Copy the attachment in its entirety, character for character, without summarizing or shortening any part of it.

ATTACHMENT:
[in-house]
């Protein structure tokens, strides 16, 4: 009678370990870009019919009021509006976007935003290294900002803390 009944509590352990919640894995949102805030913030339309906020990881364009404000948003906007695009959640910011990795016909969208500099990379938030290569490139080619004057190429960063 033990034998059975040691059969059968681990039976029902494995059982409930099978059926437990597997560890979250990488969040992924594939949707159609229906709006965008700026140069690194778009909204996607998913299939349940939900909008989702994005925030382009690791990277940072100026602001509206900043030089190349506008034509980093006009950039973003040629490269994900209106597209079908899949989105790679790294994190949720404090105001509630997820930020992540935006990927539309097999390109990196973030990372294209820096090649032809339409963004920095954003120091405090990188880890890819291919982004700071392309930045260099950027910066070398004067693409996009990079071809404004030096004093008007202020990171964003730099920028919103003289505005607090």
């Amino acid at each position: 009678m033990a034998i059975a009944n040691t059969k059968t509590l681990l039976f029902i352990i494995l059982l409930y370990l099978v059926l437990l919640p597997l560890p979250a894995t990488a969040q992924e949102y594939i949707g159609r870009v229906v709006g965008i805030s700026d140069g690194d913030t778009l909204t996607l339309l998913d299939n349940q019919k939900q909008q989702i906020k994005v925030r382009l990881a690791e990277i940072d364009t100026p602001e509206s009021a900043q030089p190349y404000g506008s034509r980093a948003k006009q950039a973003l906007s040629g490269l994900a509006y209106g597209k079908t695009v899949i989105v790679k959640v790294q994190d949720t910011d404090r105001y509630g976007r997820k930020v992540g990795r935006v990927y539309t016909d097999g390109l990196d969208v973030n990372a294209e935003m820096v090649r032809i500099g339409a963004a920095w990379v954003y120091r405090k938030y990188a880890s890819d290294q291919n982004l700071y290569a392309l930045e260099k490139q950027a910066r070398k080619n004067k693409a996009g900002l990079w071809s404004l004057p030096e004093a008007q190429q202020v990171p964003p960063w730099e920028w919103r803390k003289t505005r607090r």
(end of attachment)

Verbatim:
[in-house]
């Protein structure tokens, strides 16, 4: 009678370990870009019919009021509006976007935003290294900002803390 009944509590352990919640894995949102805030913030339309906020990881364009404000948003906007695009959640910011990795016909969208500099990379938030290569490139080619004057190429960063 033990034998059975040691059969059968681990039976029902494995059982409930099978059926437990597997560890979250990488969040992924594939949707159609229906709006965008700026140069690194778009909204996607998913299939349940939900909008989702994005925030382009690791990277940072100026602001509206900043030089190349506008034509980093006009950039973003040629490269994900209106597209079908899949989105790679790294994190949720404090105001509630997820930020992540935006990927539309097999390109990196973030990372294209820096090649032809339409963004920095954003120091405090990188880890890819291919982004700071392309930045260099950027910066070398004067693409996009990079071809404004030096004093008007202020990171964003730099920028919103003289505005607090």
């Amino acid at each position: 009678m033990a034998i059975a009944n040691t059969k059968t509590l681990l039976f029902i352990i494995l059982l409930y370990l099978v059926l437990l919640p597997l560890p979250a894995t990488a969040q992924e949102y594939i949707g159609r870009v229906v709006g965008i805030s700026d140069g690194d913030t778009l909204t996607l339309l998913d299939n349940q019919k939900q909008q989702i906020k994005v925030r382009l990881a690791e990277i940072d364009t100026p602001e509206s009021a900043q030089p190349y404000g506008s034509r980093a948003k006009q950039a973003l906007s040629g490269l994900a509006y209106g597209k079908t695009v899949i989105v790679k959640v790294q994190d949720t910011d404090r105001y509630g976007r997820k930020v992540g990795r935006v990927y539309t016909d097999g390109l990196d969208v973030n990372a294209e935003m820096v090649r032809i500099g339409a963004a920095w990379v954003y120091r405090k938030y990188a880890s890819d290294q291919n982004l700071y290569a392309l930045e260099k490139q950027a910066r070398k080619n004067k693409a996009g900002l990079w071809s404004l004057p030096e004093a008007q190429q202020v990171p964003p960063w730099e920028w919103r803390k003289t505005r607090r």